Return to Sender! Some CAM Ruminations

Returning to the roost: Pliny says I think I CAM...

Me and my big mouth suggesting an exercise where we have to take an opposite point of view on a topic from where we would normally find ourselves. I am hosed since others have already accepted the challenge and been quite true to its intent so here goes.

Complementary and Alternative Medicine (CAM) is a broad-ranged group of beliefs, professions, cultural models and philosophies that generally fall into one of five recognized categories:

  1. Whole Medical Systems (naturopathy, Chinese medicine, etc.),
  2. Mind-Body medicine (prayer, meditation, etc.),
  3. Biologically-based practices (herbalism, vitamins, antioxidants, etc.),
  4. Manipulative or Body-based practices (osteopathy, chiropracy), and
  5. Energy Medicine (Reki, touch, magnets, etc.)
Generally these practices fall outside of the range of options used by (and recognized by) most Western trained clinicians.

Obviously the full range of CAM options is beyond the scope of a single discussion so for now I am going to limit my comments to herbal remedies. In a later post I will talk about what CAM practices can teach western clinicians about caring for the sick. First, some general operating principles that I use in studing these claims.

Why limit the discussions of CAM to scientific practices? Many would take issue but this is a reasonable approach due to the reality of the medical market place. Medicine is held to a high standard in our society and the stated ideal for the healthcare system is the use of scientifically vetted best practices. Payment and professional liability are determined in this way for physicians so it seems both logical and fair that any complements to medicine be judged the same way particularly when we are considering paying for these services at the societal level. How can we have a double standard for those who provide healthcare services? To hold physicians to a higher level than that applied to chiropractors for example would be unfair and a tacit acknowledgment that the two professions were not comparable in clinical utility. Some defenders of CAM imply that using science as a benchmark is unfair but what other standard is reasonable? Why should medicine be held to an objective standard when others are not? Others may point out that there is more to healthcare than objective outcomes. While true, this in no way eliminates the need for objective measurement of outcomes of any therapies in addition to consideration of subjective patient experience.

Many adherents of CAM point out that some previously discounted alternates have reached more mainstream acceptance (group counseling and meditation for example) suggesting that many of today's fringe beliefs may yet be vindicated. Perhaps, but this kind of thinking ignores the considerable differences between today's medical science and that of even 50 years ago. Medical science of today incorporates a far greater understanding of biochemistry, molecular biology and physiology that makes it less and less likely that huge gaps in basic science understanding will be discovered. With the ability of naturalistic models to account for the so much of the range of observed phenomena it becomes less likely that any mysterious lifeforces or novel forms of energy will be discovered. If they exist in the gaps of our knowledge they are becoming tiny indeed.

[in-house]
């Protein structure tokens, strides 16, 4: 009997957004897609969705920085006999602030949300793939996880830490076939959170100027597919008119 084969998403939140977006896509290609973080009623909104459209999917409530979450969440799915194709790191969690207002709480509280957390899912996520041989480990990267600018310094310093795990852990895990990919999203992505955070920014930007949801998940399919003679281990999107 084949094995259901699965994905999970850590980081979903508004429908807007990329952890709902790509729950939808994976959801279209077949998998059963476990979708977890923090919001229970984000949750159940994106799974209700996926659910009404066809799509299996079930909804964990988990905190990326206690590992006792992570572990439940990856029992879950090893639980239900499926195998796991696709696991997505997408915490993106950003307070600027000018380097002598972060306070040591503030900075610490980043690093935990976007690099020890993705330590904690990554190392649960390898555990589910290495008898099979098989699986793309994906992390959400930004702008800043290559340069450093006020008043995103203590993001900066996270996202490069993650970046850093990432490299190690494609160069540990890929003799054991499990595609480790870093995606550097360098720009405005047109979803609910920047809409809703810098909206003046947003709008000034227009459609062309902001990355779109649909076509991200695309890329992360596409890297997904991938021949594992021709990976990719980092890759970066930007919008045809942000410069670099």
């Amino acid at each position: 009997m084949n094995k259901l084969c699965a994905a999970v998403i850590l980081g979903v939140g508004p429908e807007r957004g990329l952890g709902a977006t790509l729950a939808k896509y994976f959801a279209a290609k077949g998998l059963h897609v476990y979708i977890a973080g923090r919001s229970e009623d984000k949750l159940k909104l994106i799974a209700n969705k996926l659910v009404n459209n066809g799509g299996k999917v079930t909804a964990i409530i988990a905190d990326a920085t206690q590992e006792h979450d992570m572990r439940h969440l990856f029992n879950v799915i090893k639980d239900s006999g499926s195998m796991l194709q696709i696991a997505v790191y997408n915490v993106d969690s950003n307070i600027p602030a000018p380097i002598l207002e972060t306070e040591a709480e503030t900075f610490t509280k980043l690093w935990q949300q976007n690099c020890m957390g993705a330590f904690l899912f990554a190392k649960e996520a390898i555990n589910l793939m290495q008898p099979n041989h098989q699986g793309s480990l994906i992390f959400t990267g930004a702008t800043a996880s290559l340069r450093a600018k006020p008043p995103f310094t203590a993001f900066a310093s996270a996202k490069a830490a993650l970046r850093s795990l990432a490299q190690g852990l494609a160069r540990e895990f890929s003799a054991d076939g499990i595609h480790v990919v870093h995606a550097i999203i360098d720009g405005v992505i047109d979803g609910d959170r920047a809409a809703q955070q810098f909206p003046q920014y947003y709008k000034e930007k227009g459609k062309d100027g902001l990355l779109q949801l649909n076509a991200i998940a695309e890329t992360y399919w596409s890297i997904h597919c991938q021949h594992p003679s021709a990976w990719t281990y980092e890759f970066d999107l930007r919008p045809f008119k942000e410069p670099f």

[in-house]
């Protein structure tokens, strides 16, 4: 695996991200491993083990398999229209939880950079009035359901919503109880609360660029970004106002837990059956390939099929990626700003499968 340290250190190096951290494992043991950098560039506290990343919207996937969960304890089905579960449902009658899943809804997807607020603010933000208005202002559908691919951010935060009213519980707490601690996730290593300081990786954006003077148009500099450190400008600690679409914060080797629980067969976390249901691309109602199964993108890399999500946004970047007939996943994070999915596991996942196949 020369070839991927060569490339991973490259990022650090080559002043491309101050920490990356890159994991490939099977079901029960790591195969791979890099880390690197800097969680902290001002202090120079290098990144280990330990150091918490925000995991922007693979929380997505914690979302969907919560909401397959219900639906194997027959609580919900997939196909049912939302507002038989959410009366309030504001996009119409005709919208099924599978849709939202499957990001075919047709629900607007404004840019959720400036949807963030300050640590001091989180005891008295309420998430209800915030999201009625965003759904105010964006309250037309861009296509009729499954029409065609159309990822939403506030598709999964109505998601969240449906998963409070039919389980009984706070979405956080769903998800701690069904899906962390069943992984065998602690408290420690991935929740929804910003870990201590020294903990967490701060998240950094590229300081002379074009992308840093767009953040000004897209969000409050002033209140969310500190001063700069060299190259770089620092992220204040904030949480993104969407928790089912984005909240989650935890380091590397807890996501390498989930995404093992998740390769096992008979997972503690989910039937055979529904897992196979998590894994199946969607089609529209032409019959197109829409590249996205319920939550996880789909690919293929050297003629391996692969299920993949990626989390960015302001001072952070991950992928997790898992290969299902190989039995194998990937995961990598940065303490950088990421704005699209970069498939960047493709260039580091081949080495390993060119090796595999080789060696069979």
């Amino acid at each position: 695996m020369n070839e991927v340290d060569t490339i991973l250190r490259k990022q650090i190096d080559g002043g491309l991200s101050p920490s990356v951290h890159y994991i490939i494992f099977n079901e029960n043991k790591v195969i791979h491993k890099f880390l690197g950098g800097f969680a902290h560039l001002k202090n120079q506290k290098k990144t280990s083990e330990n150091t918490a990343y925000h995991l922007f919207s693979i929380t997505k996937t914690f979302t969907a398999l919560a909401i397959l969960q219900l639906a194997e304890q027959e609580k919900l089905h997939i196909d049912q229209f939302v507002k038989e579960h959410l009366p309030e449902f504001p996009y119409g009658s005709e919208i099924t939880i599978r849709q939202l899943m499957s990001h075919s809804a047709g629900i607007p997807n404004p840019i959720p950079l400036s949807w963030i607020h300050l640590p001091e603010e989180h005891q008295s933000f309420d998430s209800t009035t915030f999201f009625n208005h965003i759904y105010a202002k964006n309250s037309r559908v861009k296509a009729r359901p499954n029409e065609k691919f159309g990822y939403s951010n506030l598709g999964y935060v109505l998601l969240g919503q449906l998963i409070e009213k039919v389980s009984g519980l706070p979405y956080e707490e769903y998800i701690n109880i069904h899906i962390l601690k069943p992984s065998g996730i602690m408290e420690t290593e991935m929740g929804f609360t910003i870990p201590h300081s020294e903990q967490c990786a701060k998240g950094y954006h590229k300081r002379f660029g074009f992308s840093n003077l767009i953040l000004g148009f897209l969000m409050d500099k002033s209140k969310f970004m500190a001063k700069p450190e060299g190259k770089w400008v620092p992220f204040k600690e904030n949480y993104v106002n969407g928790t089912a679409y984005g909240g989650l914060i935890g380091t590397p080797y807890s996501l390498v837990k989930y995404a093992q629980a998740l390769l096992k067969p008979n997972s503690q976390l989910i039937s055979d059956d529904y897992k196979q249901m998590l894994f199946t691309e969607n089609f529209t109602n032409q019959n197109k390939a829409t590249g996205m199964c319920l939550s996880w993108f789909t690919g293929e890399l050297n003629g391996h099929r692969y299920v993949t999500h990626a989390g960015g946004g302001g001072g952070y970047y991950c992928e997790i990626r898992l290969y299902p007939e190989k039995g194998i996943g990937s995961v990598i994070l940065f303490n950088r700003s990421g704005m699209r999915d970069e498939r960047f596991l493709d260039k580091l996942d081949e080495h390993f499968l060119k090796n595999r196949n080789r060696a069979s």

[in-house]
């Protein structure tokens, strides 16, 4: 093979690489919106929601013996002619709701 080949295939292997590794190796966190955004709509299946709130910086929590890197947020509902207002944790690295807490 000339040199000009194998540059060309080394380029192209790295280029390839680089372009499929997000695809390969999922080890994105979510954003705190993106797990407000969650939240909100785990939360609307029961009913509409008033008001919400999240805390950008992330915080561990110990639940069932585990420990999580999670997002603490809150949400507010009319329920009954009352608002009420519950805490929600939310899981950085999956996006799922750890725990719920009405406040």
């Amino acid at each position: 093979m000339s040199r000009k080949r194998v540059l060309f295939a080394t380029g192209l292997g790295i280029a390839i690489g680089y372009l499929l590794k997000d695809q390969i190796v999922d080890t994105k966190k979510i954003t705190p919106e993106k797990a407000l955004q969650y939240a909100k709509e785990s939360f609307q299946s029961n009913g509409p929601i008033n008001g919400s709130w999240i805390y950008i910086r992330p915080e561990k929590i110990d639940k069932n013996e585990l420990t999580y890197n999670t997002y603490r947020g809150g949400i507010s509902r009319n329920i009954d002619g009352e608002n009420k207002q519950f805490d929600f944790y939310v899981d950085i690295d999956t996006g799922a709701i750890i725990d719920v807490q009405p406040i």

Based upon purely scientific criteria for success the overwhelming majority of CAM practices fail to demonstrate clinical efficacy in controlled trials. Controlled trials are imperfect but they remain our best method for identifying true effects that can be reproduced in future patients. Fortunately for the practitioners of such, the public doesn't seem to mind and billions of dollars are spent each year on CAM. Even ignoring the danger of delaying or interfering with proven and effective treatment through the use of these practices, some are down right dangerous in themselves. Spinal manipulation for example has been proven to result in neck injuries and damage to the carotid arteries resulting in stroke in some patients, without a single study demonstrating its clinical utility.

Professor Sprout to the Rescue!

Herbal remedies are an area of CAM which has been proven to have clinically demonstrable effects - though not always the desired ones. There is no doubt that naturally occurring chemicals in plants, etc. have physiologic effects and this is in fact the wellspring from which the modern field of pharmacology arose. Penicillin, digitalis, atropine, all these substances and many others were discovered from the chemical analysis of folk and herbal remedies. No one one disputes that fact and others probably are out there waiting to be discovered.

What is often ignored by the herbal remedy community is HOW these discoveries were usually made - through the study of toxicology - i.e. the study of poisoned people. Certainly true of digitalis and atropine (belladonna anyone?) That as they say is the rub. Below are some cautions suggested to those who use herbal remedies.

The problem with herbal remedies is not that they don't do something. The problems are these:
  1. Herbal remedies contain multiple active ingredients
  2. The pharmacological effects of these preparations aren't always the advertised outcome
  3. Herbal remedies are unregulated
  4. Herbal remedies interact with other medications
Multiple agents in the preparations

As said before; herbal remedies do have biologic effects. But many preparations include more than one biologically active ingredient. Why is this concerning? Imagine the following. In your medicine cabinet there is a drug that may help you. Instead of finding it and taking the one drug, you just grab a handful of many of the drugs in the cabinet including the one of interest. Would you be surprised if the effect was somewhat different from what you hoped? Probably not. But that in essence is what happens with unregulated herbal remedies. There are a lot of things in herbal preparations that may be active beyond what it's being taken for. (Many of the people who rant about the dangers of vaccinations turn right around and down a handful of unregulated pharmoactive agents without a second thought. )

The pharmacological effects of these preparations aren't always the advertised outcome